The Moon and Sun’s gravitational pull creates a bulge in ocean waters. As a result, there is a continuous shift between low tide and high tide. Because of the Moon’s proximity to Earth, the gravitational force of the Moon on Earth has more influence on ocean tides than the Sun’s gravitational pull. Although the gravitational pull of the Sun on earth is about 178 times higher than the moon, the Moon’s tidal effect on Earth is more than twice as strong as the Sun.
Oceans are Pulled Up
Ocean bulges are created when the Moon and Sun’s gravitational force pulls ocean water upwards. Thus, high tides are created in places of the earth facing the moon. Simultaneously, low tides occur in other areas of the Earth as water in the ocean drains off to fill these bulges. Nevertheless, continents and varying depths of the ocean also constrain the oceans’ water; this makes the tides act more like water splashing around a bathtub that’s oddly shaped instead of a basin that is smooth and even.
High and Low Tides Occur Almost Two Times in a Day
Tides – regular rising and falling of Earth’s surface water caused by gravitational forces of the Moon, and to some extent, the sun – are one of Earth’s most reliable phenomena. In a day, tides occur nearly twice, but not exactly. Why is that so?
It takes planet earth about 24 hours (a day) to complete one rotation about its axis, relative to the Sun; this is referred to as a solar day. However, in relation to the moon, it takes the Earth an average of 24 hours and 50 minutes to reach the same position; this is called a lunar day. The solar day is shorter than a lunar day because the direction the Moon revolves around the Earth and the direction the Earth rotates around its axis is the same. Therefore, it takes the Earth an average of additional 50 minutes to “catch up” with the Moon.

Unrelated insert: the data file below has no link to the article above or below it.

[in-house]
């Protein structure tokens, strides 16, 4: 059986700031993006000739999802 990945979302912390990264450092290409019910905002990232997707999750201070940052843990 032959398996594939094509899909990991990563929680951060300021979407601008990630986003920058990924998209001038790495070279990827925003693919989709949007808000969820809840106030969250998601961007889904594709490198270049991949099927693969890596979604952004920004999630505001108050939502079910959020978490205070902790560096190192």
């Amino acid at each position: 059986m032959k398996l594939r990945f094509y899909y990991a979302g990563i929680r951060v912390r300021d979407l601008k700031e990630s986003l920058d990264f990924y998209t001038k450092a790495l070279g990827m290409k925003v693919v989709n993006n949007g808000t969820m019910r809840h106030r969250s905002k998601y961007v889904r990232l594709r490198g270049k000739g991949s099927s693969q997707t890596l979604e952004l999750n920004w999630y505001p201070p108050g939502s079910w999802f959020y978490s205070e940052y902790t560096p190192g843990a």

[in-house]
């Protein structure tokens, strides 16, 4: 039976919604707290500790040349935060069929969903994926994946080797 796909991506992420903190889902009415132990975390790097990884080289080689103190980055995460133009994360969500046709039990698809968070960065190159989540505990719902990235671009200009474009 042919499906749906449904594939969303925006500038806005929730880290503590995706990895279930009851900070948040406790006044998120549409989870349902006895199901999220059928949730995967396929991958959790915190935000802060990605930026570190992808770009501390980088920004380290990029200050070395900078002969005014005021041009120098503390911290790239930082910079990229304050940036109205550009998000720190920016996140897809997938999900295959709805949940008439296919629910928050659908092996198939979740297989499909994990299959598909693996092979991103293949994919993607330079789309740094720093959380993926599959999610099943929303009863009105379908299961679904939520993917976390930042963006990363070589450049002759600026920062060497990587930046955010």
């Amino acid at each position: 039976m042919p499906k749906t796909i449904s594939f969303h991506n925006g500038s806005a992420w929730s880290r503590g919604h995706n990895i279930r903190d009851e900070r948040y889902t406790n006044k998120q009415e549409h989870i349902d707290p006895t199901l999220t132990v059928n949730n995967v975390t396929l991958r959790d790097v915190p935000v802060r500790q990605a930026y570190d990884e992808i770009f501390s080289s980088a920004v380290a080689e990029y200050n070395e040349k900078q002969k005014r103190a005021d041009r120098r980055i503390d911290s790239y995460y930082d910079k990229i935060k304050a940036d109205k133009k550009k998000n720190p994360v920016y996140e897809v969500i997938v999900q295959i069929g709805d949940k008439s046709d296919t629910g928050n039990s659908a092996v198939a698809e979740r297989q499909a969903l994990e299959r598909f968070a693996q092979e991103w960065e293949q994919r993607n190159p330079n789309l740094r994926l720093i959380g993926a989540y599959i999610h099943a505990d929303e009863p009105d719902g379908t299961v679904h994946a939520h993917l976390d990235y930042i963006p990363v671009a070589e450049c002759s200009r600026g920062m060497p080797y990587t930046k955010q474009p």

Since the tidal force exerted by the Moon is higher than that of the Sun, the tides do not follow the solar day, instead the lunar day. So we have low and high tides almost twice a day because it takes half a lunar day, on average 12 hours and 25 minutes to change tides.
There are some exceptions to the general rule of two tides every lunar day according to reports from the National Ocean Service; there are some areas, like the Gulf of Mexico, where tides occur only once in a day. This is called a diurnal tide or cycle, as opposed to the usual semidiurnal cycle, and it is caused by the local shoreline topography, among other factors.